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State v. Weitzel

Court of Appeals of Iowa

May 3, 2017

STATE OF IOWA, Plaintiff-Appellee,
v.
JASON GENE WEITZEL, Defendant-Appellant.

         Appeal from the Iowa District Court for Floyd County, Peter B. Newell, District Associate Judge.

         A defendant seeks to vacate his guilty pleas due to the district court's failure to conduct a plea colloquy in compliance with Iowa Rule of Criminal Procedure 2.8(2)(b)(2). CONVICTIONS AND SENTENCES VACATED AND REMANDED.

          David A. Kuehner of Eggert, Erb, Mulcahy & Kuehner, P.L.L.C., Charles City, for appellant.

          Thomas J. Miller, Attorney General, and Jean C. Pettinger, Assistant Attorney General, for appellee.

         Considered En Banc.

          McDONALD, Judge.

         In State v. Fisher, 877 N.W.2d 676, 686 n.6 (Iowa 2016), the supreme court held actual compliance with Iowa Rule of Criminal Procedure 2.8(2)(b) required the district court to disclose to the defendant during a plea proceeding "all applicable chapter 911 surcharges" related to the offenses to which the defendant pleaded guilty. Fisher left unresolved the question of whether the district court's failure to disclose to the defendant all applicable chapter 911 surcharges, standing alone, would mean the guilty plea proceeding failed to substantially comply with Rule 2.8(2)(b)(2). See 676 N.W.2d at 686 n.6. This appeal directly presents the question left unresolved in Fisher.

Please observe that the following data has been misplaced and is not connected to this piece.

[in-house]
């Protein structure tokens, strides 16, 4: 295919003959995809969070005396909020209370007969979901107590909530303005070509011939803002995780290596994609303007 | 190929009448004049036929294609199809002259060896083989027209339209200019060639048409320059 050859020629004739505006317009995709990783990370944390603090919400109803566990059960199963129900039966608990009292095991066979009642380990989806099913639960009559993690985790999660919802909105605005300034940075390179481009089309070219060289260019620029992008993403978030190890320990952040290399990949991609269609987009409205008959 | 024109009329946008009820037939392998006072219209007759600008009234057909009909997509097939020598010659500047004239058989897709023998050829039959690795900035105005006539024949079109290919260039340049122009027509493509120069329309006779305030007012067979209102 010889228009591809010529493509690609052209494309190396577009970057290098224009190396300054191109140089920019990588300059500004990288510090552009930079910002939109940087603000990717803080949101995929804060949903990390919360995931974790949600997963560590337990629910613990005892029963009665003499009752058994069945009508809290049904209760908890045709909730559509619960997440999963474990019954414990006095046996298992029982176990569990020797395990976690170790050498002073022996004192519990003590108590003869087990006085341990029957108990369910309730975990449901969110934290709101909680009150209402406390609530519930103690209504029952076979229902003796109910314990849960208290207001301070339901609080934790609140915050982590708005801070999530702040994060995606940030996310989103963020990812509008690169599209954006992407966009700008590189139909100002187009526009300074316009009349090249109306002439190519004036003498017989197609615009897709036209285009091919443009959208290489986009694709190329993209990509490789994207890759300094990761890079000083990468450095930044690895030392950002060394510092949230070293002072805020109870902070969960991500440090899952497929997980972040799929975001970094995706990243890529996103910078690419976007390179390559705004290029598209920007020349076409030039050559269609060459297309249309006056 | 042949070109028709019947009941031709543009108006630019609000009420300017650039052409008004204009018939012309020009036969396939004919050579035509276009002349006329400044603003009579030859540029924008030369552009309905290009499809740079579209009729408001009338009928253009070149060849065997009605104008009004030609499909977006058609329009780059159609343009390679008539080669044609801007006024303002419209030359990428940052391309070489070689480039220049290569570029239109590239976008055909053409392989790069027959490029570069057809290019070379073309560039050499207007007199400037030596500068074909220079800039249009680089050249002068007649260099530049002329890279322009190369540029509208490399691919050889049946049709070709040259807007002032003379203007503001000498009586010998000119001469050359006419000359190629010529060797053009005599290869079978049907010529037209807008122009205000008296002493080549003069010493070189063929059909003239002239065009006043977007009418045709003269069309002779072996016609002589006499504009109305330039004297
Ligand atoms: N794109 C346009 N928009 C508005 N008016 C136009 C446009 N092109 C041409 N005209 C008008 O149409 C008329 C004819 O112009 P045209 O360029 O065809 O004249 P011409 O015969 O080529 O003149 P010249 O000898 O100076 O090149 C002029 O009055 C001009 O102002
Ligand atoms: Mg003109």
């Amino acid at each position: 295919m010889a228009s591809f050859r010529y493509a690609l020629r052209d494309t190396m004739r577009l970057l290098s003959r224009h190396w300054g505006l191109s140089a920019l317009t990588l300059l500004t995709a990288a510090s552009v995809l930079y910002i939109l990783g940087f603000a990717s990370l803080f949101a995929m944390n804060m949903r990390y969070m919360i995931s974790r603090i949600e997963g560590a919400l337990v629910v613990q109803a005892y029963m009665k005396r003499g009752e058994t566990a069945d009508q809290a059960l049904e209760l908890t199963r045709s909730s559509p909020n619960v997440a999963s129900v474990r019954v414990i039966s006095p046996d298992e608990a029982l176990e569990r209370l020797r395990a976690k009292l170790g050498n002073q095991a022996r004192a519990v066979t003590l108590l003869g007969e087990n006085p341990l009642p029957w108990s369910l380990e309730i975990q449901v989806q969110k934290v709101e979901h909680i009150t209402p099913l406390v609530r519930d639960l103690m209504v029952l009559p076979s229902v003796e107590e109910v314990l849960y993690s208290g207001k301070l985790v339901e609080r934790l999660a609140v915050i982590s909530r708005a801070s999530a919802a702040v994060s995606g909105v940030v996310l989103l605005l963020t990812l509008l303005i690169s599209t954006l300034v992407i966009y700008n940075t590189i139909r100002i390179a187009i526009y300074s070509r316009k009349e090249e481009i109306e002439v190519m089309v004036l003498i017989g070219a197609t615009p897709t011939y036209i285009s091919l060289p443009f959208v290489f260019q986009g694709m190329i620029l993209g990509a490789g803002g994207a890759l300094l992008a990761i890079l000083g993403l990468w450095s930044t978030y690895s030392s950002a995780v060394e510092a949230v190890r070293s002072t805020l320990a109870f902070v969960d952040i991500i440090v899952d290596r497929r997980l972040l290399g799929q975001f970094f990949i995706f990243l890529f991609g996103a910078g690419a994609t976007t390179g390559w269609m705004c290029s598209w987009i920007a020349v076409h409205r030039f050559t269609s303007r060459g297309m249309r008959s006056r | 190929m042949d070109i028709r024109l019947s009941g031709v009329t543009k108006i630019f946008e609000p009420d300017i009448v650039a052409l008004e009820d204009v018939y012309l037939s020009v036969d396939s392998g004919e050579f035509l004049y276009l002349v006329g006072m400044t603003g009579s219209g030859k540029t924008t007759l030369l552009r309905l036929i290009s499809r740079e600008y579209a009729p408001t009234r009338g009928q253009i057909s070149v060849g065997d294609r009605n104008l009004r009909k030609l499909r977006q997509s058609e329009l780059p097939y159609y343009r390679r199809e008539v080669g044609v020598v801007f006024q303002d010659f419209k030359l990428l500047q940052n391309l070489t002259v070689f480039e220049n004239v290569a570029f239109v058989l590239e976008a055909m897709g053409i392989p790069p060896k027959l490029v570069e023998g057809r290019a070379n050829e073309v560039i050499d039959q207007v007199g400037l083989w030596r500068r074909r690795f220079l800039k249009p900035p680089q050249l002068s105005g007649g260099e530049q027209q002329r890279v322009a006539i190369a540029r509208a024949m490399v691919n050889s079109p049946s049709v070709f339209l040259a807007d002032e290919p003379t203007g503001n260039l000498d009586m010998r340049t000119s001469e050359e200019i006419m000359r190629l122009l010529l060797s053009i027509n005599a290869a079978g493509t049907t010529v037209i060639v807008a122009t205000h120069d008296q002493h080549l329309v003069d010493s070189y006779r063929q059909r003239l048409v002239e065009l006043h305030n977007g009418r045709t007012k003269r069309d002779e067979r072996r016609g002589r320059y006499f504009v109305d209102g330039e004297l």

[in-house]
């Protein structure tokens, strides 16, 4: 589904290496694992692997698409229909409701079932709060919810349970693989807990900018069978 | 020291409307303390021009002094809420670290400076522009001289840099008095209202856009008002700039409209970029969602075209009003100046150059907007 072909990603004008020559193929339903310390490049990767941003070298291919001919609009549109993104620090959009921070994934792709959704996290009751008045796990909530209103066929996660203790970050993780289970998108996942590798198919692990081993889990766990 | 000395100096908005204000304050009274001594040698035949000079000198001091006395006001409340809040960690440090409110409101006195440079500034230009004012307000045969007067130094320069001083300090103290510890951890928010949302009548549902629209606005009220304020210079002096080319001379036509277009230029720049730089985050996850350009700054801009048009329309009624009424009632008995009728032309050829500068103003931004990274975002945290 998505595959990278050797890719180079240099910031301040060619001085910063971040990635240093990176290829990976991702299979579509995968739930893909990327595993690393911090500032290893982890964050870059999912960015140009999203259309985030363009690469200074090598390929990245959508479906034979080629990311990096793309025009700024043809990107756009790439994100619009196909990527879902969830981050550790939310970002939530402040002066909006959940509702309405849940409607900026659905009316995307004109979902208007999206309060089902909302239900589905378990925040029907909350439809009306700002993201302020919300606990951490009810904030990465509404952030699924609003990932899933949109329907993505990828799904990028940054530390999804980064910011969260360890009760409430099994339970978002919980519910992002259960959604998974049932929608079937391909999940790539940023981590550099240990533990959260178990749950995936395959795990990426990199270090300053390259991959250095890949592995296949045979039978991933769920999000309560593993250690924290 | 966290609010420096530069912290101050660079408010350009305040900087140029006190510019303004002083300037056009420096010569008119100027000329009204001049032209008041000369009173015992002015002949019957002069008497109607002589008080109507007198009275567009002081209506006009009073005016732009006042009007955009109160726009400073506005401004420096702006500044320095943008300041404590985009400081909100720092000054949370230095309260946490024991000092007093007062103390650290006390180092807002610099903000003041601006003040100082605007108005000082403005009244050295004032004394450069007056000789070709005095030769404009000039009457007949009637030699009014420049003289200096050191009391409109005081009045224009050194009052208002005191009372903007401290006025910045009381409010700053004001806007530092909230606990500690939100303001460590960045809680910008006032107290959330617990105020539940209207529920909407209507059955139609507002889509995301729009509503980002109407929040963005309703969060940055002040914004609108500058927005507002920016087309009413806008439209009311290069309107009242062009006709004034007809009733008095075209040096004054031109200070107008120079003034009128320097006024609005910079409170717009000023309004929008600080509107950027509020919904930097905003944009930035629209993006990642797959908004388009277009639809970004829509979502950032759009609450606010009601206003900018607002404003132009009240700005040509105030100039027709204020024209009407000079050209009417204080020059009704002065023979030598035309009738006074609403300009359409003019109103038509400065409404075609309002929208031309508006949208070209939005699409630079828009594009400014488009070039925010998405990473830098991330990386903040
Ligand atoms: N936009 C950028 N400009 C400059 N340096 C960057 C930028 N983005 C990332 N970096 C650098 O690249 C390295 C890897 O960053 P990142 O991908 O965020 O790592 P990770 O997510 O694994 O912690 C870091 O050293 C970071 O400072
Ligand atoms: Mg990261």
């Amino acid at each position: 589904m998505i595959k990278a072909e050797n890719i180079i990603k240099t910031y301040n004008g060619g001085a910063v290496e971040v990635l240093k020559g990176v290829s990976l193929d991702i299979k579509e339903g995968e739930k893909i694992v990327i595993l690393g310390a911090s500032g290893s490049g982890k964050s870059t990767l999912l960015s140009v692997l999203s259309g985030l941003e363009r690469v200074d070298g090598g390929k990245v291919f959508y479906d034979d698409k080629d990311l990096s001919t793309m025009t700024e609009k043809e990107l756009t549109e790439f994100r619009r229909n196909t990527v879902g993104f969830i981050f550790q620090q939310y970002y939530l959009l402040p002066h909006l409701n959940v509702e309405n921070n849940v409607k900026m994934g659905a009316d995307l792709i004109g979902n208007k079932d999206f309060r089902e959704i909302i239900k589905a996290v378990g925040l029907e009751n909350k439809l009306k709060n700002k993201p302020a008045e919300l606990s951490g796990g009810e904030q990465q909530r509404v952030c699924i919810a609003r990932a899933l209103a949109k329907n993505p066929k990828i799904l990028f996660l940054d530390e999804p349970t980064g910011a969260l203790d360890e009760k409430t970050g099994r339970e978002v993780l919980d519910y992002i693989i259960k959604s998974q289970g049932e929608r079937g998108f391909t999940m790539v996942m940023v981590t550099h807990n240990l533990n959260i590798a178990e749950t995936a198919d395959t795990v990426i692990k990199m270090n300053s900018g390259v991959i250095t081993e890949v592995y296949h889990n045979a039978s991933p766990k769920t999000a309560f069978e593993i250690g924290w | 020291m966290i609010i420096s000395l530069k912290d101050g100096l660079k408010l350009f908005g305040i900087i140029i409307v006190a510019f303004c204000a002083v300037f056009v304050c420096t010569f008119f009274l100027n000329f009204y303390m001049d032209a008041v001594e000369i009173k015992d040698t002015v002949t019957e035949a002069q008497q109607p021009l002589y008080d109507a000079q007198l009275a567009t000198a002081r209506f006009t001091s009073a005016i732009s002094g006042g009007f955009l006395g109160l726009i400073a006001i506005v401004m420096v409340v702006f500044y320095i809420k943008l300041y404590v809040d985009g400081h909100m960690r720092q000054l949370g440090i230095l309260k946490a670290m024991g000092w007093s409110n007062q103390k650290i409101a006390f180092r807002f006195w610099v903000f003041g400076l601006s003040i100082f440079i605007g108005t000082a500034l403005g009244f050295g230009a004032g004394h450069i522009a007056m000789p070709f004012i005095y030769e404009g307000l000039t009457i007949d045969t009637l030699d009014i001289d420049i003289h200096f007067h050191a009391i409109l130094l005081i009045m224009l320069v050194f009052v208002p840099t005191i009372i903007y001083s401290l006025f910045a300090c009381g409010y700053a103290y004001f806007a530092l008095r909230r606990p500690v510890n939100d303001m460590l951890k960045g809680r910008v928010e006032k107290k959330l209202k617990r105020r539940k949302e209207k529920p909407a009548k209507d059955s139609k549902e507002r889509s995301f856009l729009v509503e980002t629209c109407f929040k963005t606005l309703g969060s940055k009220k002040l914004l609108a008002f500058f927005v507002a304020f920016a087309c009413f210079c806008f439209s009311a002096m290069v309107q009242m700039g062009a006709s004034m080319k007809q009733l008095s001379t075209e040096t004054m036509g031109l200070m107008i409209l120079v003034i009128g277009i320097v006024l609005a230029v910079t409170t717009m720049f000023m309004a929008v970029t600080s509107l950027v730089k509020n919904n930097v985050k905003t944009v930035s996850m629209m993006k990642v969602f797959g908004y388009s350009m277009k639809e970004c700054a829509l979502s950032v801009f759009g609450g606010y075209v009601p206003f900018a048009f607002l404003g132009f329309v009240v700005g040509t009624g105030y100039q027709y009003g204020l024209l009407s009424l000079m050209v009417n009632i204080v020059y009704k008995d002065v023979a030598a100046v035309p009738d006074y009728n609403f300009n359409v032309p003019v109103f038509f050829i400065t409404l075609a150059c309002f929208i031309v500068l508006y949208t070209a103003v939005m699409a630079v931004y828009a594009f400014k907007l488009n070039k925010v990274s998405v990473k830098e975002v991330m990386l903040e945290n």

I.

         Jason Weitzel pleaded guilty to and was convicted of domestic-abuse assault, in violation of Iowa Code section 708.2A(5) (2016); possession of methamphetamine, second offense, in violation of section 124.401(5); carrying weapons, in violation of section 724.4(1); and operating while intoxicated (OWI), first offense, in violation of section 321J.2. The underlying offense conduct is immaterial to the question presented, and we need not discuss it. The only material facts relate to the plea colloquy, and on this we focus our attention.